At Least 1 Dead, as Heavy Rains Set Off Flash Flooding in New York


County officials, police departments and other agencies were fielding dozens of emergency calls prompted by the flooding.

A slow-moving storm system brought heavy rain across a wide section of New York State on Sunday evening, flooding streets, prompting rescues for drivers whose vehicles were stranded on inundated roads and causing at least one death, the authorities said.

Two areas received more than three inches of rain as of Sunday evening and appeared to be the most affected, according to the National Weather Service: Rensselaer County and nearby towns, and farther south in the Hudson Valley, including Dutchess, Orange and Ulster Counties.

Steven M. Neuhaus, the Orange County executive, said that there had been one death related to the flooding. State Senator James Skoufis, who represents Orange County, said that the victim was a woman in her 30s, though neither official had details on the cause of death or circumstances. 

Mr. Neuhaus said that there had been multiple calls for water rescues in the vicinity of West Point and Highland Falls, both of which are on the western shores of the Hudson River. Mr. Skoufis, who was in Orange County on Sunday evening, said that Gov. Kathy Hochul intended to declare a state of emergency in the county, noting that in Woodbury the two major arteries in and out of town were washed out. 

“If you’re traveling within Orange County, good luck,” the senator said. “Getting around is next to impossible right now.”

County officials, police departments and other agencies were fielding dozens of emergency calls prompted by flooding that the Weather Service described as “life-threatening.”

Flash flood emergencies — which indicates not only that flooding is occurring, but that it is posing a severe threat to human life — were issued for stretches of the state.

Additional rainfall and flooding were expected in the Hudson Valley overnight, prompting some towns to declare states of emergency. Flash flooding was also possible in New York City, Spring Valley and Monsey through Sunday evening, the Weather Service said.

In Saratoga County, near the town of Waterford, Routes 4 and 32 were flooded with up to two feet of water, Andrei Evbuoma, a meteorologist with the Weather Service in Albany, said.

Portions of nearby roads in the area were impassible, he added, complicating rescue efforts.

Alan C. Mack, the deputy commissioner of emergency management in Orange County, said on Sunday evening that officials were still trying to get a full assessment of the possible damage and danger.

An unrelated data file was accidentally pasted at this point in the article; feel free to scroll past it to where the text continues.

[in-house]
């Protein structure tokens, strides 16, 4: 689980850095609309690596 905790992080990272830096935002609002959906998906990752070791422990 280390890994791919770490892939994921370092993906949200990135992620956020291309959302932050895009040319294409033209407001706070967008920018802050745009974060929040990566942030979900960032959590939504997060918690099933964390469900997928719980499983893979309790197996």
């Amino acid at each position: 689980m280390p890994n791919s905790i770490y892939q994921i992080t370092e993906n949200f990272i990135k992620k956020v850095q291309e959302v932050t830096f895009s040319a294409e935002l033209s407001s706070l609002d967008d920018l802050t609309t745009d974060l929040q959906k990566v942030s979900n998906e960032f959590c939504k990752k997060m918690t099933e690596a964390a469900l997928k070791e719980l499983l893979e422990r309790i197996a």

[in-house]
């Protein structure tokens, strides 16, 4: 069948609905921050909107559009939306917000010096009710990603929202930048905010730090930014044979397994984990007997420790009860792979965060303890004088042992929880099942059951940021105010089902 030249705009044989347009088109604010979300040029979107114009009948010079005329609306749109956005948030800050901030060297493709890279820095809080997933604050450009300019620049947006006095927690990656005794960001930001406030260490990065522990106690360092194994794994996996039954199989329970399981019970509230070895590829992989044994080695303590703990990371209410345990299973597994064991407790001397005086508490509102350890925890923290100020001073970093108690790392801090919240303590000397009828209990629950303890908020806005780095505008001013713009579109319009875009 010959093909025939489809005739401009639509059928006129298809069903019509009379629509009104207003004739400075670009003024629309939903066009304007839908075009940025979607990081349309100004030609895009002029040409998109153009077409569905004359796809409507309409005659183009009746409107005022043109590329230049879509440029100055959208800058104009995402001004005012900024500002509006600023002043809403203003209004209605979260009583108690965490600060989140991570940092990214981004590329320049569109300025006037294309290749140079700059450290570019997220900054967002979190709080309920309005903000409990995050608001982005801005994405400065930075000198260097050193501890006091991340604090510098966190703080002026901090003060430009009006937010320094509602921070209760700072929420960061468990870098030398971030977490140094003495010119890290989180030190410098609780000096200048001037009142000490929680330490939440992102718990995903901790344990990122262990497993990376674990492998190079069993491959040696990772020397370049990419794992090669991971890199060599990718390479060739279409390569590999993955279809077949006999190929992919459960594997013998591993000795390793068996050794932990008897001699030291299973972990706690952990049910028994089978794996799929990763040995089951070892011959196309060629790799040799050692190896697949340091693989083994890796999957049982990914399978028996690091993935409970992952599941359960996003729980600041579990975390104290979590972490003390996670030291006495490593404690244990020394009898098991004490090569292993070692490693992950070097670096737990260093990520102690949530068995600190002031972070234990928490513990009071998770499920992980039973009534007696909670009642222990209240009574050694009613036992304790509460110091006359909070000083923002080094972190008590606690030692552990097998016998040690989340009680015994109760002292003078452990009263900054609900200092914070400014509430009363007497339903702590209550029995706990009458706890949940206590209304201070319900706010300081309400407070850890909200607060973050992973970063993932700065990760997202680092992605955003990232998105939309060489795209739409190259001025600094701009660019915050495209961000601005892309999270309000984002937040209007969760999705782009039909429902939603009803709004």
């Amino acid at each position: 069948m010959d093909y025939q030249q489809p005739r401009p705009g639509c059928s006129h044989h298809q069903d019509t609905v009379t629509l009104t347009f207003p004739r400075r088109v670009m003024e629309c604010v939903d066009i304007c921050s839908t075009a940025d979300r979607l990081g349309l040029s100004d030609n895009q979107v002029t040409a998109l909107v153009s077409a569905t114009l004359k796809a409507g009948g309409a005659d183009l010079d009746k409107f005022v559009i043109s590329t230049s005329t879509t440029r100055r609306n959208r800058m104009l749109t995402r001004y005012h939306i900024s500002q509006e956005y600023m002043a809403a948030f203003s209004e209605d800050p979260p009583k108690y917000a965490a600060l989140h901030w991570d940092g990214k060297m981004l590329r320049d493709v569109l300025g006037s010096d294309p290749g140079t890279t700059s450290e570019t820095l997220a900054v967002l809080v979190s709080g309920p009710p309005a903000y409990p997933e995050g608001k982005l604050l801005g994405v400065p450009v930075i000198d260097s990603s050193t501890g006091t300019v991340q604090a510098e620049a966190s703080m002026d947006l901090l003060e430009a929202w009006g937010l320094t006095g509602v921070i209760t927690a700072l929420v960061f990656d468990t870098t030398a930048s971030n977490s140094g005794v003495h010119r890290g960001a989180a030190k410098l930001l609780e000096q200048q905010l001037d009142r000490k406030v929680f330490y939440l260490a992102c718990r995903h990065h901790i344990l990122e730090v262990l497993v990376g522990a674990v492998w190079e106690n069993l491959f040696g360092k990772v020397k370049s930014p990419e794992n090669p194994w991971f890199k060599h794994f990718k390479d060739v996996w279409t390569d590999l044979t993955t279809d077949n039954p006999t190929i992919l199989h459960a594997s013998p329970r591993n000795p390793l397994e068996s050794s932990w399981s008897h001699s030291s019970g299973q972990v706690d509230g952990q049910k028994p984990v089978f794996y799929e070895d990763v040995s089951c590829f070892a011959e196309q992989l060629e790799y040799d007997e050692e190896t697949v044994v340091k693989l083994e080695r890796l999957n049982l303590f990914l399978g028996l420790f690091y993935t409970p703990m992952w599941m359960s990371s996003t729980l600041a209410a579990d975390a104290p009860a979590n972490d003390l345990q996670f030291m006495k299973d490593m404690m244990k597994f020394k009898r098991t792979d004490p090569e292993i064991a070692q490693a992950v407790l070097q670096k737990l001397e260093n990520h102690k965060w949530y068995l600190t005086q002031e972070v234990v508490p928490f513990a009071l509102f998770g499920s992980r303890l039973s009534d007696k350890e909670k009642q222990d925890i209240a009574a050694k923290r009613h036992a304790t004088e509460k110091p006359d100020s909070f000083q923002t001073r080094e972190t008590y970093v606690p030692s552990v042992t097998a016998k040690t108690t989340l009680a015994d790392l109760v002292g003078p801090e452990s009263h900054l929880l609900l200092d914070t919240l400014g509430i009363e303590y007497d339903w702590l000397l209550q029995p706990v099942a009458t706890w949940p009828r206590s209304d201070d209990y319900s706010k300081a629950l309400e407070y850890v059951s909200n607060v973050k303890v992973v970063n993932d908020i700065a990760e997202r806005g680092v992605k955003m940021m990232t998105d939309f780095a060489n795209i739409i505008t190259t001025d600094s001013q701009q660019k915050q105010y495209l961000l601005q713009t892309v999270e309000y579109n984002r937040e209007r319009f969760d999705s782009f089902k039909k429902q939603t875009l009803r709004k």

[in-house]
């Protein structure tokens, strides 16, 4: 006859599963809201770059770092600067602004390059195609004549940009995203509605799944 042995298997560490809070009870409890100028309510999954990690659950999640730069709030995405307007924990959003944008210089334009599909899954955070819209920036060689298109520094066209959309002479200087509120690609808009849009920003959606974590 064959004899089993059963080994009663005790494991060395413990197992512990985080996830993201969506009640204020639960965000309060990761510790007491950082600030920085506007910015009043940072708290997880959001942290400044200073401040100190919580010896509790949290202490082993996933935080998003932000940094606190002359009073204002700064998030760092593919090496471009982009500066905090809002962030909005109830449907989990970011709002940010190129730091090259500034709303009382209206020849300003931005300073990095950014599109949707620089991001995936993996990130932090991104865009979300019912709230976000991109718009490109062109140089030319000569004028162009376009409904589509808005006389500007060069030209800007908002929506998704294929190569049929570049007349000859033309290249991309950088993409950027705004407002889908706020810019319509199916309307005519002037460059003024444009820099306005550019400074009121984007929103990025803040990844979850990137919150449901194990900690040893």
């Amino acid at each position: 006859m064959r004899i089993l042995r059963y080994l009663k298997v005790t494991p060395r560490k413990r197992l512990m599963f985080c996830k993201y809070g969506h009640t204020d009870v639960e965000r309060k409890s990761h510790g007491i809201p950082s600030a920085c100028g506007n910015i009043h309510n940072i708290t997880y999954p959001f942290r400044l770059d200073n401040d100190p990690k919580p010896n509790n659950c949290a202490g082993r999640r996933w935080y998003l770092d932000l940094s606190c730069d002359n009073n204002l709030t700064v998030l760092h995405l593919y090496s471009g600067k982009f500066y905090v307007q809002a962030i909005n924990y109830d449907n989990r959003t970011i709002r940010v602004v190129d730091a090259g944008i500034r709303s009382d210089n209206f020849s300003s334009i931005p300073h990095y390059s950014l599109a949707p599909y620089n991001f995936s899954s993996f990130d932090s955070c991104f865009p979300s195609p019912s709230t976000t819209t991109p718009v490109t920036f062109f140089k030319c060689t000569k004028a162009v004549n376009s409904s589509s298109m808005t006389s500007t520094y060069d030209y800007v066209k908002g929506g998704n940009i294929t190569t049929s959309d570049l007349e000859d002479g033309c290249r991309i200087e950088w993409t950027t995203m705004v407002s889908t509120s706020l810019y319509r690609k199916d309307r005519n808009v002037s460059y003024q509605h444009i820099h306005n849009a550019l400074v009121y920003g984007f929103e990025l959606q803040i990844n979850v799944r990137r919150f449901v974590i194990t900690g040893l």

“We’ve got to the point where we know there are people in trouble, and we can’t get to them because the roads are all blocked,” Mr. Mack said, adding that he did not know how many people were stuck.

In Cornwall, a town in Orange County, the local office of emergency management urged residents on Sunday night to “get to higher ground” if their location was not safe. “Travel is impossible,” the office said on Twitter.

Mudslides, stranded vehicles and flooded roadways were reported in town, according to the office.

A New York City-bound Amtrak train was halted, as it approached Poughkeepsie on Sunday evening, with an Amtrak employee saying over a loudspeaker that there had been a “complete washout of both tracks” south of the city, preventing any travel by train.

The train was put in reverse so it could travel back to Rhinecliff, N.Y., where Amtrak officials were determining what to do with the passengers onboard.

Oliver Mackson, who lives in Poughkeepsie, said he was heading home from Yankee Stadium by train when an announcement informed passengers that the ballast had been washed out of the tracks north of the Croton-Harmon station, about 35 miles south of Poughkeepsie.

“Everybody is being pretty subdued,” Mr. Mackson said of the passengers on the train. “It’s very jarring,” he added. “It’s just your basic suburban family bonding experience, and all of a sudden it’s turned topsy-turvy.”

Gov. Hochul had been warning residents for several days about the potential for flash flooding.

Ms. Hochul also noted that “the ground is so wet already” after previous storms, making it difficult for the soil to absorb more water. She added that the State Police, rescue teams and utility workers had been deployed in advance of the heaviest of the rains.

The Orange County executive, Mr. Neuhaus, said he was requesting additional help from the State Police and the governor. “We’re doing our best here,” he said.

Flooding is a complex phenomenon with many causes, including land development and ground conditions. Although linking climate change to a single flood event requires extensive scientific analysis, climate change — which is already causing heavier rainfall in many storms — is an increasingly important part of the mix.

Warmer atmosphere holds and releases more water, whether in the form of rain or heavy winter snowpack.

Mr. Skoufis and other officials were also girding for additional rain overnight, saying that if the prediction holds, “it’s probably going to get worse.” 

Nicholas Bogel-Burroughs contributed reporting.


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